Fiction & Literature Book Reviews (page 2643)

THE RELIC by Evelyn Anthony
FICTION & LITERATURE
Released: Aug. 14, 1991

"Indeed, this is a decidedly poor man's le CarrÇ, though not so poor that it won't amuse in its lightweight way."
The author of 3l romantic suspense and espionage novels (featuring the British Mata Hari, Davina Graham) here labors to answer the question: What's a cold war spy-story writer to do now that perestroika's come? Read full book review >
WHO P-P-P-PLUGGED ROGER RABBIT? by Gary K. Wolf
FICTION & LITERATURE
Released: Aug. 12, 1991

"The perfect bookstore browse, though most readers will have had their fill before reaching the register."
Wolf's sequel to Who Censured Roger Rabbit?, the basis for the wildly successful film, presents private eye Eddie Valiant with some conflicting jobs: Roger Rabbit wants him to find out whether Clark Gable's beaten him out for the lead in Gone With the Wind—as well as out of wife Jessica's affections; David Selznick wants him to investigate the theft of a mysterious box from his office (the suspects are the three actors auditioning for Rhett Butler: Gable, Baby Herman, and Roger); Gable wants Eddie to find out who's been planting tabloid stories that say he's gay; and the murder of shadowy toon Kirk Enigman with Eddie's own gun sparks a search for the secret formula for Toon Tonic, which turns people into animated Toons (and vice versa). Read full book review >

IN THE SHADOW OF THE OAK KING by Courtway Jones
FICTION & LITERATURE
Released: Aug. 6, 1991

"Arthurian legends go down for the count."
In this first novel in a projected trilogy based on the King Arthur legends, Jones, like Jean Auel, links some anthropological guess-and-by-gollys to an adventure tale—except that Jones's stories were created centuries ago out of whole (but golden) cloth. Read full book review >
ALL BACKS WERE TURNED by Marek Hlasko
FICTION & LITERATURE
Released: Aug. 5, 1991

"Nihilistic but compelling."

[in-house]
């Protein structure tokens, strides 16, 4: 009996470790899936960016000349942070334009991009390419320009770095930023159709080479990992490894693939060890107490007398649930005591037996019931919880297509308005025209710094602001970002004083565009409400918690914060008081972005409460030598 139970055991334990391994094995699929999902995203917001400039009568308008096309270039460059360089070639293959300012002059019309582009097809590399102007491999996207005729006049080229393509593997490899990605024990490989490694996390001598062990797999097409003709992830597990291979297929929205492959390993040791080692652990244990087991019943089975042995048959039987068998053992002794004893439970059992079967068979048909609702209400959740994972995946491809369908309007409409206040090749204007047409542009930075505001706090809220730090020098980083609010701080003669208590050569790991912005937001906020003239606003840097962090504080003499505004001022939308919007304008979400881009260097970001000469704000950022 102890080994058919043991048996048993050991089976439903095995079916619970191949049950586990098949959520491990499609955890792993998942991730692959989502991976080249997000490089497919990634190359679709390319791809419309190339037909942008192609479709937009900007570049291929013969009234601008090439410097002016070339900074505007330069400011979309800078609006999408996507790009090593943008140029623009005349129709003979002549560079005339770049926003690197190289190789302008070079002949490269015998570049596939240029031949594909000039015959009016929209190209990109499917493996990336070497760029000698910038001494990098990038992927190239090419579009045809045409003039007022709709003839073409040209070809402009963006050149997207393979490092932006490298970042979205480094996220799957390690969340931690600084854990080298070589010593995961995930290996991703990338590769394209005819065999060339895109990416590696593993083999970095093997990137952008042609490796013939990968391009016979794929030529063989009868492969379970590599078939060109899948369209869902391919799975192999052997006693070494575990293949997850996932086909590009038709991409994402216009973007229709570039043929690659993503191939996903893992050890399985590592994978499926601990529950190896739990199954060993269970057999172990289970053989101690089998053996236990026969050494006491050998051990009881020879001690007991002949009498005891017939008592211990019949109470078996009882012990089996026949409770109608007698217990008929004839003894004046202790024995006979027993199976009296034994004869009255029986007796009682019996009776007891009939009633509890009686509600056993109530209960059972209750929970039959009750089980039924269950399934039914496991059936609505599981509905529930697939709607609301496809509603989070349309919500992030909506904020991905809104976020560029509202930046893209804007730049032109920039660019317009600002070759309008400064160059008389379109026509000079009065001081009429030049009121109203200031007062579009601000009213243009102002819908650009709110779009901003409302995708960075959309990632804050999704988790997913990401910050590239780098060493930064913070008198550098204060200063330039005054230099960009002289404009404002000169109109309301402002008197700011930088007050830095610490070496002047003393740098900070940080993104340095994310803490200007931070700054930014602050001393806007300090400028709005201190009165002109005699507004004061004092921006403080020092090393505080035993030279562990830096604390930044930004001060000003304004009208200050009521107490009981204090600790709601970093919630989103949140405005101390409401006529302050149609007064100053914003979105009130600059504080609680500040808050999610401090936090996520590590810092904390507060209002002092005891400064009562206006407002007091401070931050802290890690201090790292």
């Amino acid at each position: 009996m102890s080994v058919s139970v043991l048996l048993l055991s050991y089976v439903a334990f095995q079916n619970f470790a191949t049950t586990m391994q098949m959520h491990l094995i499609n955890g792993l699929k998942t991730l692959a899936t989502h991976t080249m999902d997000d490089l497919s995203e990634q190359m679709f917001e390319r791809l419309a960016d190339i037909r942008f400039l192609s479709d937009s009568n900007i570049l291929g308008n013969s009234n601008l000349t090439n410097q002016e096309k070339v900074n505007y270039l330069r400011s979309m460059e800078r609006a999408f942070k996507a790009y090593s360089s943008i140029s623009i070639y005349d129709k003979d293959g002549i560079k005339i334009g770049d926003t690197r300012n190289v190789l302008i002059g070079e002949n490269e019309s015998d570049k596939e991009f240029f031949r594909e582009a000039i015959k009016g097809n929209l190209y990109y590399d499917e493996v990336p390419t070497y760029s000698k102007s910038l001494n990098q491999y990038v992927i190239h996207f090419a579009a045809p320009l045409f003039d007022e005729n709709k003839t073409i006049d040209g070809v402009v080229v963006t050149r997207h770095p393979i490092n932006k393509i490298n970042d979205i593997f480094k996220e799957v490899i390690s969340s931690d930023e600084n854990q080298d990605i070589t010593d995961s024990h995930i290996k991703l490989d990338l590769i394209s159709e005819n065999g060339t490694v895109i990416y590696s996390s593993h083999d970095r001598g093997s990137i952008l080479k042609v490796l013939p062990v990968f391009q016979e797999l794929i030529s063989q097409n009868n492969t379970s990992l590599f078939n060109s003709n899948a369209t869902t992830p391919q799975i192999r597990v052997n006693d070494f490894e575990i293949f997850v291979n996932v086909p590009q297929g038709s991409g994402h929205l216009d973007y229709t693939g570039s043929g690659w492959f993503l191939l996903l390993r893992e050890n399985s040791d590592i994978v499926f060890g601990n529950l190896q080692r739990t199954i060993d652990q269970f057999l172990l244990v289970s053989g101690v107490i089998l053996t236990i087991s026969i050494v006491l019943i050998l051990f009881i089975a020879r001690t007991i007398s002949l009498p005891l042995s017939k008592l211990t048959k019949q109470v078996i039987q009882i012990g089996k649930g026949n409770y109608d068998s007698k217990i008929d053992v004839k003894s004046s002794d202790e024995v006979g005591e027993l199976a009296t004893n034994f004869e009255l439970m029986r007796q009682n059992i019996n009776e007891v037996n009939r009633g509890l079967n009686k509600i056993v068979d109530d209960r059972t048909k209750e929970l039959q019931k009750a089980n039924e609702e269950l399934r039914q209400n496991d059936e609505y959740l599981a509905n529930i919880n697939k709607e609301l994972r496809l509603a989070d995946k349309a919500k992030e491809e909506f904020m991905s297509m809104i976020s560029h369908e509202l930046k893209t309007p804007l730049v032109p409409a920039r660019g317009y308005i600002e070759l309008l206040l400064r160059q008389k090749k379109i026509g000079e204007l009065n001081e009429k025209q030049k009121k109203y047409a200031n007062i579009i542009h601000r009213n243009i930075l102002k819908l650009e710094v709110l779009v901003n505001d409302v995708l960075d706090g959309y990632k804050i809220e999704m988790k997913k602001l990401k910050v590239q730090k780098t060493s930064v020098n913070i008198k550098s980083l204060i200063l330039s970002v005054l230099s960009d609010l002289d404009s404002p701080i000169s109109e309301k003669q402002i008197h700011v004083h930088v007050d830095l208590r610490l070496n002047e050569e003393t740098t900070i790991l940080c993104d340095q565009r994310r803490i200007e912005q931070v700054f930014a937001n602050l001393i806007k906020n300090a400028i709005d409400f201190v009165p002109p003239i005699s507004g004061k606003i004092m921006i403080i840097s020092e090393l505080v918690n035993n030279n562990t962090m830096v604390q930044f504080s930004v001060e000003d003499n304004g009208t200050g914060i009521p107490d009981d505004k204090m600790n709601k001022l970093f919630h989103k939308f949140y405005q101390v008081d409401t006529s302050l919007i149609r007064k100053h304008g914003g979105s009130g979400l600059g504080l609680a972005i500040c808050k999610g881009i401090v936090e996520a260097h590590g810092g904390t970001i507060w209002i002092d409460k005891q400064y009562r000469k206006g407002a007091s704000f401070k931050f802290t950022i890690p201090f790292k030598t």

A somber but accomplished novel of pervasive brutality and violence, in a place as hopeless and hellish as Devil's Island, from the late Polish Beat-writer and dissident Hlasko (Killing the Second Dog, 1990). Read full book review >
BOY'S LIFE by Robert R. McCammon
FICTION & LITERATURE
Released: Aug. 5, 1991

"Literary Guild Dual Selection for September)."
Midway through this enthralling ``fictography,'' as McCammon calls it, the young hero learns of a book ``about [a] town and the people in it...maybe there wasn't a real plot to it...but the book was about life...[it] was sweet and deep and left you wishing for more.'' That's a perfect description of McCammon's fictional autobiography as well, an exuberant celebration of childhood mystery and marvel that's a giant step apart from his popular horror/suspense novels (Mine, 1990, etc.). Read full book review >

GRAVITY'S ANGELS by Michael Swanwick
FICTION & LITERATURE
Released: Aug. 5, 1991

"And though nothing here approaches the splendor of his recent novel Stations of the Tide (1990), it's an impressive collection nonetheless."
Thirteen tangy tales, comprising the talented Swanwick's entire short-story output, ranging from logical fantasy to hard science fiction. Read full book review >
IN THE MATTER OF BILLY K. by David A. Tate
FICTION & LITERATURE
Released: Aug. 2, 1991

"Maybe credible enough for a TV docudrama, but not for compelling fiction."